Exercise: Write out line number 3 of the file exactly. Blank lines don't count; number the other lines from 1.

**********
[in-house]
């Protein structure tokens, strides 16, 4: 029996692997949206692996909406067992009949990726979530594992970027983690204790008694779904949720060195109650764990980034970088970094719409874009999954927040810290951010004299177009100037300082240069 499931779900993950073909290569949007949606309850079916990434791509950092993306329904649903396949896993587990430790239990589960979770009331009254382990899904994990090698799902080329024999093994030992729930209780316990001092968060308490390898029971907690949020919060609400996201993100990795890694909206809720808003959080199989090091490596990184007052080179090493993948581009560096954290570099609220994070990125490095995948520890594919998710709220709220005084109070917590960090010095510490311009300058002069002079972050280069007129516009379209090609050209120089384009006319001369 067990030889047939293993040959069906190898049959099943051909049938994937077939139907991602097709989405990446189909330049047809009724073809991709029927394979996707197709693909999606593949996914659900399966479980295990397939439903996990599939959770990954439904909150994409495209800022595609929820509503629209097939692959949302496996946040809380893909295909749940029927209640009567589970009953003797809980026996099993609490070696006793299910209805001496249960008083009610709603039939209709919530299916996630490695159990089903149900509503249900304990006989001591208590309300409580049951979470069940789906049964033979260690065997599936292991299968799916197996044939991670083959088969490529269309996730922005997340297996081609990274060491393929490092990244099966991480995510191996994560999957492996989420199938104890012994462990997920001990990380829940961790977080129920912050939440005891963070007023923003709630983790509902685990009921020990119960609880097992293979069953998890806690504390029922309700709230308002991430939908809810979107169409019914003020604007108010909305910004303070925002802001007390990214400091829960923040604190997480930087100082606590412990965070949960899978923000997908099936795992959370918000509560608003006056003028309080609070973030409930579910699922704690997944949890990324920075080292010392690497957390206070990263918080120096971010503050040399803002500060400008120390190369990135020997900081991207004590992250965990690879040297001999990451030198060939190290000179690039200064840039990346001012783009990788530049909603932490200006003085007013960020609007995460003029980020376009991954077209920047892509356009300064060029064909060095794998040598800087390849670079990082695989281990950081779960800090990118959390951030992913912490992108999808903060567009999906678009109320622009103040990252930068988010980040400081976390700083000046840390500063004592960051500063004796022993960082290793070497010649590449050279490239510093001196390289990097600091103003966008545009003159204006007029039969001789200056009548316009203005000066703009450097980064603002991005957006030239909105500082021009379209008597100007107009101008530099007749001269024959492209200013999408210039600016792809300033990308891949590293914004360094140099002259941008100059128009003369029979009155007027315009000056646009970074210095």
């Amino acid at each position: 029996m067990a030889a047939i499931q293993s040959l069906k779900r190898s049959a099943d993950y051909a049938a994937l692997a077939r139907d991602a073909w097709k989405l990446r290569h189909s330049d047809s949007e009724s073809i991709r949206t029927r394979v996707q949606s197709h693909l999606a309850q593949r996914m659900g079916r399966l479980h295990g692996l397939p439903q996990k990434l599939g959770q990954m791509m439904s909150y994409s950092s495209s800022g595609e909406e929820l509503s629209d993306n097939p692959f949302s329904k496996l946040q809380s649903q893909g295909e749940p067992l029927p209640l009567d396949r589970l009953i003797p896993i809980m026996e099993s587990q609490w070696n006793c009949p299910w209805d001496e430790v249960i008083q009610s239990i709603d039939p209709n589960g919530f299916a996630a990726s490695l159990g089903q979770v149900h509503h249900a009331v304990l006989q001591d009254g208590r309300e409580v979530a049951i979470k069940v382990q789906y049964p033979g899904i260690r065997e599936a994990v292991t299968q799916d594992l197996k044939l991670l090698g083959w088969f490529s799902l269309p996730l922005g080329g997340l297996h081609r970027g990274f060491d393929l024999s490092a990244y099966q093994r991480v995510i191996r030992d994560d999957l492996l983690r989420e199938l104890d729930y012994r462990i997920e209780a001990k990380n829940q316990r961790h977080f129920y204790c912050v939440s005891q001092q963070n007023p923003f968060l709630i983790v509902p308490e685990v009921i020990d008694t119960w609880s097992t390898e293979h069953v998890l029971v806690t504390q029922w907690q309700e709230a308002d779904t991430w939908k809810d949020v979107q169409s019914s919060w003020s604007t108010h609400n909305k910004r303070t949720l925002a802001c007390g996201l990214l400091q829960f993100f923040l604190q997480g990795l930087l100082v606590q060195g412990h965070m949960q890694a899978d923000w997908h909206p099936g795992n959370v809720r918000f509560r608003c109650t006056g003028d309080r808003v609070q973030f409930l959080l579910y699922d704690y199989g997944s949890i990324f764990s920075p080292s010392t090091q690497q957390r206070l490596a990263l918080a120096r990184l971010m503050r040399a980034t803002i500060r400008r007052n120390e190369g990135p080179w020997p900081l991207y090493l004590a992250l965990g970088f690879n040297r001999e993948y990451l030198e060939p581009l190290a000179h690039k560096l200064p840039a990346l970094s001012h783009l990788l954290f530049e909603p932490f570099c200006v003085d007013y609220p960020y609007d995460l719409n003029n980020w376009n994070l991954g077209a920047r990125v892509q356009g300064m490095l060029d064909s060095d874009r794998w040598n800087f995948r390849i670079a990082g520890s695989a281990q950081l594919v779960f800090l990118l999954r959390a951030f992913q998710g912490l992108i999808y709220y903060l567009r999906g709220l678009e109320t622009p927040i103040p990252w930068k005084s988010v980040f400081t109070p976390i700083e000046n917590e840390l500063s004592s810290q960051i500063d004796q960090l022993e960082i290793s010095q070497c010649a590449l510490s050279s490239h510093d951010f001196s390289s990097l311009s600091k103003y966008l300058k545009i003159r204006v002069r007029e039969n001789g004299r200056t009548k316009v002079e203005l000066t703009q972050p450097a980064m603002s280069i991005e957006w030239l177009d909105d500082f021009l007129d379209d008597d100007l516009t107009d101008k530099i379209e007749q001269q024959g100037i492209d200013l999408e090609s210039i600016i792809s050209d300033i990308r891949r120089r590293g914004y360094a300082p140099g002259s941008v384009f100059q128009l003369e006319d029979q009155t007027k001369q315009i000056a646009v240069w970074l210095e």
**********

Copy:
């Amino acid at each position: 029996m067990a030889a047939i499931q293993s040959l069906k779900r190898s049959a099943d993950y051909a049938a994937l692997a077939r139907d991602a073909w097709k989405l990446r290569h189909s330049d047809s949007e009724s073809i991709r949206t029927r394979v996707q949606s197709h693909l999606a309850q593949r996914m659900g079916r399966l479980h295990g692996l397939p439903q996990k990434l599939g959770q990954m791509m439904s909150y994409s950092s495209s800022g595609e909406e929820l509503s629209d993306n097939p692959f949302s329904k496996l946040q809380s649903q893909g295909e749940p067992l029927p209640l009567d396949r589970l009953i003797p896993i809980m026996e099993s587990q609490w070696n006793c009949p299910w209805d001496e430790v249960i008083q009610s239990i709603d039939p209709n589960g919530f299916a996630a990726s490695l159990g089903q979770v149900h509503h249900a009331v304990l006989q001591d009254g208590r309300e409580v979530a049951i979470k069940v382990q789906y049964p033979g899904i260690r065997e599936a994990v292991t299968q799916d594992l197996k044939l991670l090698g083959w088969f490529s799902l269309p996730l922005g080329g997340l297996h081609r970027g990274f060491d393929l024999s490092a990244y099966q093994r991480v995510i191996r030992d994560d999957l492996l983690r989420e199938l104890d729930y012994r462990i997920e209780a001990k990380n829940q316990r961790h977080f129920y204790c912050v939440s005891q001092q963070n007023p923003f968060l709630i983790v509902p308490e685990v009921i020990d008694t119960w609880s097992t390898e293979h069953v998890l029971v806690t504390q029922w907690q309700e709230a308002d779904t991430w939908k809810d949020v979107q169409s019914s919060w003020s604007t108010h609400n909305k910004r303070t949720l925002a802001c007390g996201l990214l400091q829960f993100f923040l604190q997480g990795l930087l100082v606590q060195g412990h965070m949960q890694a899978d923000w997908h909206p099936g795992n959370v809720r918000f509560r608003c109650t006056g003028d309080r808003v609070q973030f409930l959080l579910y699922d704690y199989g997944s949890i990324f764990s920075p080292s010392t090091q690497q957390r206070l490596a990263l918080a120096r990184l971010m503050r040399a980034t803002i500060r400008r007052n120390e190369g990135p080179w020997p900081l991207y090493l004590a992250l965990g970088f690879n040297r001999e993948y990451l030198e060939p581009l190290a000179h690039k560096l200064p840039a990346l970094s001012h783009l990788l954290f530049e909603p932490f570099c200006v003085d007013y609220p960020y609007d995460l719409n003029n980020w376009n994070l991954g077209a920047r990125v892509q356009g300064m490095l060029d064909s060095d874009r794998w040598n800087f995948r390849i670079a990082g520890s695989a281990q950081l594919v779960f800090l990118l999954r959390a951030f992913q998710g912490l992108i999808y709220y903060l567009r999906g709220l678009e109320t622009p927040i103040p990252w930068k005084s988010v980040f400081t109070p976390i700083e000046n917590e840390l500063s004592s810290q960051i500063d004796q960090l022993e960082i290793s010095q070497c010649a590449l510490s050279s490239h510093d951010f001196s390289s990097l311009s600091k103003y966008l300058k545009i003159r204006v002069r007029e039969n001789g004299r200056t009548k316009v002079e203005l000066t703009q972050p450097a980064m603002s280069i991005e957006w030239l177009d909105d500082f021009l007129d379209d008597d100007l516009t107009d101008k530099i379209e007749q001269q024959g100037i492209d200013l999408e090609s210039i600016i792809s050209d300033i990308r891949r120089r590293g914004y360094a300082p140099g002259s941008v384009f100059q128009l003369e006319d029979q009155t007027k001369q315009i000056a646009v240069w970074l210095e």